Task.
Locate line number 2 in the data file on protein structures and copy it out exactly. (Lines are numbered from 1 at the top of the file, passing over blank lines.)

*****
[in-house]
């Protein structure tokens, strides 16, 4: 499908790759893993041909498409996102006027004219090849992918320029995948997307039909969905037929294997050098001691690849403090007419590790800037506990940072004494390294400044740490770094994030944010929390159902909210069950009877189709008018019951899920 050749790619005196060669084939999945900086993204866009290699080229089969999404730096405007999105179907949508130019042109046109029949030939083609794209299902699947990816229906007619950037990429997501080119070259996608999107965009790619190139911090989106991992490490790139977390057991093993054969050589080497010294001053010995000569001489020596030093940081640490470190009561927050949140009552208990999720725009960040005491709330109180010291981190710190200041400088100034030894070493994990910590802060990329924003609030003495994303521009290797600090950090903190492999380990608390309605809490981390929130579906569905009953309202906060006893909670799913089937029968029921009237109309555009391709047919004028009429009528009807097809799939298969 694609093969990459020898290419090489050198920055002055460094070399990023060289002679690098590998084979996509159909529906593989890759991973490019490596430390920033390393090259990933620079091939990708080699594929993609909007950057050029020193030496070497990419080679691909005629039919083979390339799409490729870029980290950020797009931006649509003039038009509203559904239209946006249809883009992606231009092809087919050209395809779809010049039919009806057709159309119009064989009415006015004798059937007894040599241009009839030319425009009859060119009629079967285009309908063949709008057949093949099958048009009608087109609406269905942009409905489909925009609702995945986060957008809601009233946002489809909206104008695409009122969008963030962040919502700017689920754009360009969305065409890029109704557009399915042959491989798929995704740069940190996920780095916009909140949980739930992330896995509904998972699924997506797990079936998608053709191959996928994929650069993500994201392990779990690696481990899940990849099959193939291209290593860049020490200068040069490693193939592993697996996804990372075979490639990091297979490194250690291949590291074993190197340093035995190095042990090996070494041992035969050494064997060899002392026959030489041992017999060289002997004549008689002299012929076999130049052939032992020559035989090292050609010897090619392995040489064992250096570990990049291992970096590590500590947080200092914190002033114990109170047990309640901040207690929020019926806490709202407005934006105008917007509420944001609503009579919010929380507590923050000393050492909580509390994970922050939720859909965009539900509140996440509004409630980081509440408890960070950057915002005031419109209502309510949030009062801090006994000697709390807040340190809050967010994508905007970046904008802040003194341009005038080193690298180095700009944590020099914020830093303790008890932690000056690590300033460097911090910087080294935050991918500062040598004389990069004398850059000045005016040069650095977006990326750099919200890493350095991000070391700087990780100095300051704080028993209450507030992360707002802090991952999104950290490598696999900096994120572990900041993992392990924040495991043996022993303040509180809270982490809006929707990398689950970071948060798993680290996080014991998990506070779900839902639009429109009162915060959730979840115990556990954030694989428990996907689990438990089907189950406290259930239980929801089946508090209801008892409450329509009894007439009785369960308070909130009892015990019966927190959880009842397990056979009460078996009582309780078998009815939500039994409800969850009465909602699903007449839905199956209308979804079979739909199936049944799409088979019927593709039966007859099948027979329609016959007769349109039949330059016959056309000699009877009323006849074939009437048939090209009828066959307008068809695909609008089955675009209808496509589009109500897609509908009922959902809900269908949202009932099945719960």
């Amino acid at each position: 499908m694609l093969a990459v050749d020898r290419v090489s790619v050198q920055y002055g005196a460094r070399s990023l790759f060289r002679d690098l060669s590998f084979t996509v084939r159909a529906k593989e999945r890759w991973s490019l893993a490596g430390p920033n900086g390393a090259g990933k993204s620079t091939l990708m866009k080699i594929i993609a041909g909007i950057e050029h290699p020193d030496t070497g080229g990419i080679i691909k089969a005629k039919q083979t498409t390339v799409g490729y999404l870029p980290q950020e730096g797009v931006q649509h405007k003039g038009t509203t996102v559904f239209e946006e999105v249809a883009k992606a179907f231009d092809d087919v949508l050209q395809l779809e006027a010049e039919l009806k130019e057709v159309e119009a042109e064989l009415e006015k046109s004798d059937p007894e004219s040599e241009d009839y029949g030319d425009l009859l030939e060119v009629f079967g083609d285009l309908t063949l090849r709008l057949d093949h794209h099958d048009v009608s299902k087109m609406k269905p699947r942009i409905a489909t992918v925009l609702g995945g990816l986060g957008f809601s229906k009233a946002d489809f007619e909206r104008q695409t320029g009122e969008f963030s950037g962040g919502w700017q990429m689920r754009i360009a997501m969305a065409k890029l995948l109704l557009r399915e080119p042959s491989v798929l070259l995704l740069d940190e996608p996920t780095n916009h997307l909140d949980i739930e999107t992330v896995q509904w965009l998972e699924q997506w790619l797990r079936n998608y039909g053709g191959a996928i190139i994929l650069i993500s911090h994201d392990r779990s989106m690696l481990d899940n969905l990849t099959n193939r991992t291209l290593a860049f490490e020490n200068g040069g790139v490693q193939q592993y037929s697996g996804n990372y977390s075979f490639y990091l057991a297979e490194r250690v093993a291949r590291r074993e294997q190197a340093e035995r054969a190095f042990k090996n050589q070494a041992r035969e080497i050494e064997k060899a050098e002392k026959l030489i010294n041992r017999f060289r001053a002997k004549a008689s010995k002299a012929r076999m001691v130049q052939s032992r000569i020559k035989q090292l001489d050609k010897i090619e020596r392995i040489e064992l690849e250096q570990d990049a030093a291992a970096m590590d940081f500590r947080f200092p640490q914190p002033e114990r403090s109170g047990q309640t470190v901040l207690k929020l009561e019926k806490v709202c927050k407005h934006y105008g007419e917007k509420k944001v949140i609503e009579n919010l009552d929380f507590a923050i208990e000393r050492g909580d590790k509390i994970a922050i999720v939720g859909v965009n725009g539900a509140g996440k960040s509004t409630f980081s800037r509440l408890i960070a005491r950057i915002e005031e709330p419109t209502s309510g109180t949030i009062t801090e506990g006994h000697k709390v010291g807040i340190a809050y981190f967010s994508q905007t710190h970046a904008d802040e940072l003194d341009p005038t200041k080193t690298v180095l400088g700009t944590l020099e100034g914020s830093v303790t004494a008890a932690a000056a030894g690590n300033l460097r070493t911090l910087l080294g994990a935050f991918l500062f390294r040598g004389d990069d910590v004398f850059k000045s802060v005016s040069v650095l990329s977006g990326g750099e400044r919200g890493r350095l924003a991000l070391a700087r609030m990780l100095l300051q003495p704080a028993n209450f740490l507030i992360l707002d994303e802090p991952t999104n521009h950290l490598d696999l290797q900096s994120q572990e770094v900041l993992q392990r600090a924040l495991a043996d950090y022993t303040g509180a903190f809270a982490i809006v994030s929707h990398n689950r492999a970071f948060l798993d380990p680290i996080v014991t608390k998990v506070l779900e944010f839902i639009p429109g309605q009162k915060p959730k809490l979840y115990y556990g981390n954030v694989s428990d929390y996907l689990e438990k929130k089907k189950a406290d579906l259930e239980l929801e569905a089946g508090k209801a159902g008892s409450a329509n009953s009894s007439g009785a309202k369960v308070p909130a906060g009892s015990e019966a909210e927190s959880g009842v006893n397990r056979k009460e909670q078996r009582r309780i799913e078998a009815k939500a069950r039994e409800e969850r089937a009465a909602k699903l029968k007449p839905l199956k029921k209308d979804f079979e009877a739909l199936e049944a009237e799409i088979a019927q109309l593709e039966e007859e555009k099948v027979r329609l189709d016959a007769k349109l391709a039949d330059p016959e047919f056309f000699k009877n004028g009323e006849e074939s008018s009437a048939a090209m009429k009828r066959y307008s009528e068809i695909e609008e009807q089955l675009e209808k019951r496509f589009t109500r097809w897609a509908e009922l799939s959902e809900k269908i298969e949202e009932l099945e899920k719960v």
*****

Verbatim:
């Protein structure tokens, strides 16, 4: 499908790759893993041909498409996102006027004219090849992918320029995948997307039909969905037929294997050098001691690849403090007419590790800037506990940072004494390294400044740490770094994030944010929390159902909210069950009877189709008018019951899920 050749790619005196060669084939999945900086993204866009290699080229089969999404730096405007999105179907949508130019042109046109029949030939083609794209299902699947990816229906007619950037990429997501080119070259996608999107965009790619190139911090989106991992490490790139977390057991093993054969050589080497010294001053010995000569001489020596030093940081640490470190009561927050949140009552208990999720725009960040005491709330109180010291981190710190200041400088100034030894070493994990910590802060990329924003609030003495994303521009290797600090950090903190492999380990608390309605809490981390929130579906569905009953309202906060006893909670799913089937029968029921009237109309555009391709047919004028009429009528009807097809799939298969 694609093969990459020898290419090489050198920055002055460094070399990023060289002679690098590998084979996509159909529906593989890759991973490019490596430390920033390393090259990933620079091939990708080699594929993609909007950057050029020193030496070497990419080679691909005629039919083979390339799409490729870029980290950020797009931006649509003039038009509203559904239209946006249809883009992606231009092809087919050209395809779809010049039919009806057709159309119009064989009415006015004798059937007894040599241009009839030319425009009859060119009629079967285009309908063949709008057949093949099958048009009608087109609406269905942009409905489909925009609702995945986060957008809601009233946002489809909206104008695409009122969008963030962040919502700017689920754009360009969305065409890029109704557009399915042959491989798929995704740069940190996920780095916009909140949980739930992330896995509904998972699924997506797990079936998608053709191959996928994929650069993500994201392990779990690696481990899940990849099959193939291209290593860049020490200068040069490693193939592993697996996804990372075979490639990091297979490194250690291949590291074993190197340093035995190095042990090996070494041992035969050494064997060899002392026959030489041992017999060289002997004549008689002299012929076999130049052939032992020559035989090292050609010897090619392995040489064992250096570990990049291992970096590590500590947080200092914190002033114990109170047990309640901040207690929020019926806490709202407005934006105008917007509420944001609503009579919010929380507590923050000393050492909580509390994970922050939720859909965009539900509140996440509004409630980081509440408890960070950057915002005031419109209502309510949030009062801090006994000697709390807040340190809050967010994508905007970046904008802040003194341009005038080193690298180095700009944590020099914020830093303790008890932690000056690590300033460097911090910087080294935050991918500062040598004389990069004398850059000045005016040069650095977006990326750099919200890493350095991000070391700087990780100095300051704080028993209450507030992360707002802090991952999104950290490598696999900096994120572990900041993992392990924040495991043996022993303040509180809270982490809006929707990398689950970071948060798993680290996080014991998990506070779900839902639009429109009162915060959730979840115990556990954030694989428990996907689990438990089907189950406290259930239980929801089946508090209801008892409450329509009894007439009785369960308070909130009892015990019966927190959880009842397990056979009460078996009582309780078998009815939500039994409800969850009465909602699903007449839905199956209308979804079979739909199936049944799409088979019927593709039966007859099948027979329609016959007769349109039949330059016959056309000699009877009323006849074939009437048939090209009828066959307008068809695909609008089955675009209808496509589009109500897609509908009922959902809900269908949202009932099945719960």